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All Talked Out Already?

People don't seem to be saying much about Sept. 11, but that doesn't mean it's not on their minds, experts say.


Bill Oppenlander can't pinpoint the date, but sometime this winter the Sept. 11 terror attacks slipped from the tip of his tongue to the back of his mind.

In those first few days of reeling emotions and incredulity, Oppenlander--like many others--could talk about little else. Conversation, he said, helped ease the emotional pain inflicted by the staggering death toll and forged a tangible reality out of two-dimensional horrors he saw on his television screen.

Then war began in Afghanistan and the stumbling economy got worse. Closer to home there were holidays to celebrate and school functions to attend and, on a recent morning, Little League tryouts under a crystal-clear sky at an Irvine ballpark.

"I think people's thoughts moved immediately to the war, and now that that's winding down, they're getting on with things," Oppenlander, 37, said as his son Nicholas, 7, and a dozen other boys took turns batting. "People stopped hearing about it and had other things to focus on. It just doesn't come up in normal conversation anymore."

Four months after the Sept. 11 attacks, the pungent agony wrought by the crumbling towers has faded for Oppenlander and others, even as work crews continue to dig through the rubble and, occasionally, recover body parts. Flags still flutter from cars on the freeway, and "God Bless America" signs crop up in unexpected places, but many people say they're just talked out.

One researcher thinks we still have things to say. It's just that more and more people don't want to hear them.

"People stop talking because they get the feeling from others that others do not want to listen," said Roxane Cohen Silver, a UC Irvine professor of psychology and social behavior who is leading a multiyear national study tracking the emotions of 1,300 people in the aftermath of the attacks. In the first report from that study, a survey taken around Thanksgiving found about 17% of people "were reporting what's called symptoms of post-traumatic stress disorder," a rate she said is high.

The next survey will be taken in spring, she said.

"If they aren't talking about it, it's not necessarily because they are not distressed," she said. The silence can come from direct rejection--"Somebody would say, 'I don't want to hear about it'"--or through nonverbal signs, such as shrugs or appearing to be distracted as the person talks.

But in the ensuing silence, grief festers.

"What we get is a conspiracy of silence as everybody thinks that nobody wants to talk about it," said Silver, who studied the aftermath of the Columbine school shooting and other traumatic events, including the 1993 wildfires in Laguna Beach and Malibu. "The more others constrain your talking, the worse you get over time. We see an increase in distress over time."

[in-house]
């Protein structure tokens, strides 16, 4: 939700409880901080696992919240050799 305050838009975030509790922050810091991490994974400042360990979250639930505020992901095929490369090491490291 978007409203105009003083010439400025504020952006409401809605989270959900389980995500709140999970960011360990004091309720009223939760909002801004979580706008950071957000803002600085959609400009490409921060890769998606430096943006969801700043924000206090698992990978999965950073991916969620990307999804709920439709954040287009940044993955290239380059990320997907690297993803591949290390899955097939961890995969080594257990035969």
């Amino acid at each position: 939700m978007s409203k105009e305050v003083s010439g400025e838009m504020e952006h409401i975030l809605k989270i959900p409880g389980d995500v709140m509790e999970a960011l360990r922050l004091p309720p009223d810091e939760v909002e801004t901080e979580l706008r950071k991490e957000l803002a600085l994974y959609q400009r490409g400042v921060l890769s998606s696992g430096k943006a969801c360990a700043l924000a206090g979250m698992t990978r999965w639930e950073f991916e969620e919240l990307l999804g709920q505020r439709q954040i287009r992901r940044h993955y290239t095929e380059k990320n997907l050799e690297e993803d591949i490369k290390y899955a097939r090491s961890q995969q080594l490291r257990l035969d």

Carol Carroll, 62, lives alone in Anaheim and says the main reason she doesn't talk about the attacks anymore is there's no one at home to talk to.

Carroll is a creature of habit, and on a recent sun-dappled morning she stopped during her daily walk to chat with Gene McKibbin, 77, as he tended to some of the 135 rose bushes growing in his yard off North West Street. They didn't talk about the terror attacks. But for Carroll, the images are always with her, just waiting for a trigger to come rushing back--images of the airliners bursting into the twin towers, and then the buildings collapsing, and of a huge gap in the Pentagon wall and a blackened Pennsylvania farm field.

"Every once in a while I'll be talking with someone, and I'll refer to the towers. I'll just say Sept. 11, and they know right away," Carroll said. "Then they get quiet for a few seconds."

Michael Schudson, a sociology and communications professor at UC San Diego, said the images last flashed back for him earlier this month when 15-year-old Charles J. Bishop stole an airplane and flew it into a Tampa skyscraper, an event that Schudson described as an "echo" of the initial attacks.

It takes such reminders, he said, to bring events back into conversation.

"Public consciousness is ephemeral, and something doesn't stay constantly in mind unless there's some ongoing reason for it to do so," Schudson said. "But the sheer suddenness and size of the violence has left a really deep scar, even if people aren't talking about it on a daily basis."

The most common reminder, he speculated, comes from a trip to the airport. "I doubt that anyone who goes to an airport can do so without in some fashion thinking about Sept. 11," he said.

For many people, the start of the new year has helped place the attacks in something of a historical locker and "marks the end of a period of formal mourning," even as we still wrestle with grief, he said.

"[Mourning] has to stop sometime, and no time feels exactly right because the dead are dead and we do mourn them," Schudson said. "I imagine that the new year was one of the moments where we felt maybe that we could stop talking about it and thinking about it every day and feel a little less guilty about that."

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